They have begun actively assessing options for radically improving energy efficiency reducing, and ultimately removing fossil fuel combustion across their facilities, together with a wide range of other measures aimed at reducing resource consumption, improving local environmental quality and the wellbeing of patients and staff.

In another visionary project where Currie & Brown are Lead Advisor, plans are being put in place as part of the Monklands Hospital Replacement Project in Scotland to eliminate fossil fuel use by creating an all-electric new hospital.

Currie & Brown is a leader in sustainable healthcare, working with providers who are dealing with the technical, commercial and operational challenges of bringing net zero carbon status to a number of new acute hospital projects, as well as helping existing hospitals and systems to develop their decarbonisation strategies. In existing hospitals, the focus is on managing the transition from legacy services to more efficient, modern and sustainable systems while factoring in both existing operating environments and budgets.

“The building of new healthcare infrastructure creates its own challenges. The construction process releases embodied carbon – along with use of materials, it can emit more than a tonne of carbon per square metre – and decreasing the overall footprint is a key consideration,” says Adam Mactavish, global sustainability lead, Currie & Brown.

Practical solutions 

The use of digital healthcare, delivering care closer to home and smart buildings are all innovations that will help to minimise carbon emissions by reducing the amount of space and travel needed, leading to more efficient delivery of care and improved patient experience.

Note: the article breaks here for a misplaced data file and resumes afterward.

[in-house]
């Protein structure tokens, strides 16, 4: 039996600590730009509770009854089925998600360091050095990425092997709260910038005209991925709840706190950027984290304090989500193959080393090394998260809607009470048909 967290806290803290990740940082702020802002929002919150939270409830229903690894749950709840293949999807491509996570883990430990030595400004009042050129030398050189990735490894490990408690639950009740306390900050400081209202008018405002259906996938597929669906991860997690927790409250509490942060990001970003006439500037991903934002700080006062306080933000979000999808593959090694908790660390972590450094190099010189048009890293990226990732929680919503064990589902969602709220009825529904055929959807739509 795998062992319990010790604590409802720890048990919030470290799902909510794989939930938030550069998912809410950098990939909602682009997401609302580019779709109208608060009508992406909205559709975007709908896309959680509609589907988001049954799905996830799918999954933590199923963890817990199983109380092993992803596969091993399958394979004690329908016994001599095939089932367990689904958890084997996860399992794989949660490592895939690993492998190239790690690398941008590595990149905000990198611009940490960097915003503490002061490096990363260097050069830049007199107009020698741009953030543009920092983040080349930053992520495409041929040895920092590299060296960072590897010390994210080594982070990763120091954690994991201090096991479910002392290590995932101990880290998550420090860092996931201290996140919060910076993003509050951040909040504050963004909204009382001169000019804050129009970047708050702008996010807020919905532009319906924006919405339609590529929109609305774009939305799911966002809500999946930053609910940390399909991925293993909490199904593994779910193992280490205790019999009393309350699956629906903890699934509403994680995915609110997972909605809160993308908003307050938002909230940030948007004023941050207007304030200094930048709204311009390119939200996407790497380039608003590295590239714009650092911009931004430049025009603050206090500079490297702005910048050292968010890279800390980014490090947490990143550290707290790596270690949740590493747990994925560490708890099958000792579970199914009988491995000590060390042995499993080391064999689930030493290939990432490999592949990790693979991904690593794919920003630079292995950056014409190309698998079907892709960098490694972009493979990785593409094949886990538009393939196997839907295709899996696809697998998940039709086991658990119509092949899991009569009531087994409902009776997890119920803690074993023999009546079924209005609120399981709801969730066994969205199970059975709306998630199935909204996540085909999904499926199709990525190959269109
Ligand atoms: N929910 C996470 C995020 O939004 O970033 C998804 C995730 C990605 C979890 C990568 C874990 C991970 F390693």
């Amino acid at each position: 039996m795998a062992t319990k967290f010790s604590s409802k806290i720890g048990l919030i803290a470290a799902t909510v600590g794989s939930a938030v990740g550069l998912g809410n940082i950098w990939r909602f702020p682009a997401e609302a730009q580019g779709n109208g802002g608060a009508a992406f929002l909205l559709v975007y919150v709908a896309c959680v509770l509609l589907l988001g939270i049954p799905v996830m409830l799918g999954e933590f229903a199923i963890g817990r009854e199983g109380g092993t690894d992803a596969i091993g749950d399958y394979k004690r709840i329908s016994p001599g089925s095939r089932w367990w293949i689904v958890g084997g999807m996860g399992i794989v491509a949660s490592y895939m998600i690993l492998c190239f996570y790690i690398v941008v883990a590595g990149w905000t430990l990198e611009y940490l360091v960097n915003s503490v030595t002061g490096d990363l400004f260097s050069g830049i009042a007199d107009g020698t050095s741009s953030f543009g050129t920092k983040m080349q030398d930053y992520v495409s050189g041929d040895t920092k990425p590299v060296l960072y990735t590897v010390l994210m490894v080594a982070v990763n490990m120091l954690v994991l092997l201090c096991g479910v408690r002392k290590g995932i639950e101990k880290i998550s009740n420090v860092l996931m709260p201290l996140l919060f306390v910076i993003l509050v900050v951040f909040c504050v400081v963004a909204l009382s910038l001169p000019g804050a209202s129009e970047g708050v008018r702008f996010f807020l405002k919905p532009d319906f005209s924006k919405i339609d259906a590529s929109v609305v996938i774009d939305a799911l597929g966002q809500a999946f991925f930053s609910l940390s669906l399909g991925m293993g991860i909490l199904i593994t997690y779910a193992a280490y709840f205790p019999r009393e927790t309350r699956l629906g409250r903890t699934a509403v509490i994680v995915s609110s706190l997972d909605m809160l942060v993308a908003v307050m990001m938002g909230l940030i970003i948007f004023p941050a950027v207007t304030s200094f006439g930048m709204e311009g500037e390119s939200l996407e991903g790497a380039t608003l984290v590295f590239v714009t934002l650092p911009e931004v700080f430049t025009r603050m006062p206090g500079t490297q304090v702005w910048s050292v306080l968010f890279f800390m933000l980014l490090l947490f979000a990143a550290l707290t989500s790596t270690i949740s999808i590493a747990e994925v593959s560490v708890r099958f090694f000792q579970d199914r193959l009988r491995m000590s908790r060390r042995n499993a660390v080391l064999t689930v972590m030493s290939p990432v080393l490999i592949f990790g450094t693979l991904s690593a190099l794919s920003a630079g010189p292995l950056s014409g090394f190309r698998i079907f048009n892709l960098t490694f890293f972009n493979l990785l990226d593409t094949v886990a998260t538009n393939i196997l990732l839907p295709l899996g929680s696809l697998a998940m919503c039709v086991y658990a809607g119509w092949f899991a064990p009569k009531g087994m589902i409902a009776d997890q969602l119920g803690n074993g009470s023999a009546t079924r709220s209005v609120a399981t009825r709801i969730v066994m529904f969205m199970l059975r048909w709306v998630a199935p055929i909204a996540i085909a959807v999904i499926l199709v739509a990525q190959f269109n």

Using lower carbon materials in construction can also play an important role in increasing sustainability. For instance, part of the cement content of concrete mixes can be replaced or recycled steel used.

Although some lower carbon options are more expensive than using traditional materials and methods, there are also occasions when they may be less costly.It may be, for example, that energy efficient products such as brick or rendered cladding work out cheaper than higher carbon alternatives such as metal panelling.

For existing buildings, savings can be made by better understanding how the existing infrastructure operates and by introducing energy saving controls. High efficiency and performance lighting, ventilation and cooling systems and careful procurement of new imaging and diagnostic equipment can also play a big part in reducing power demand.

Removing fossil fuel use from heating and power systems plays a critical role in decarbonisation. In recent decades, combined heat and power systems have been installed, though in the long term they can be a block to decarbonisation if the grid itself is rapidly becoming a source of low carbon power.

All healthcare providers should be thinking about how their local climate will continue to change in the coming decades and take steps to ensure resilience under a range of future climate scenarios. Healthcare is at the forefront of helping mitigate emissions. These initiatives will have a material impact on national emission reduction goals, but importantly will also help to deliver operational efficiencies and improved patient wellbeing.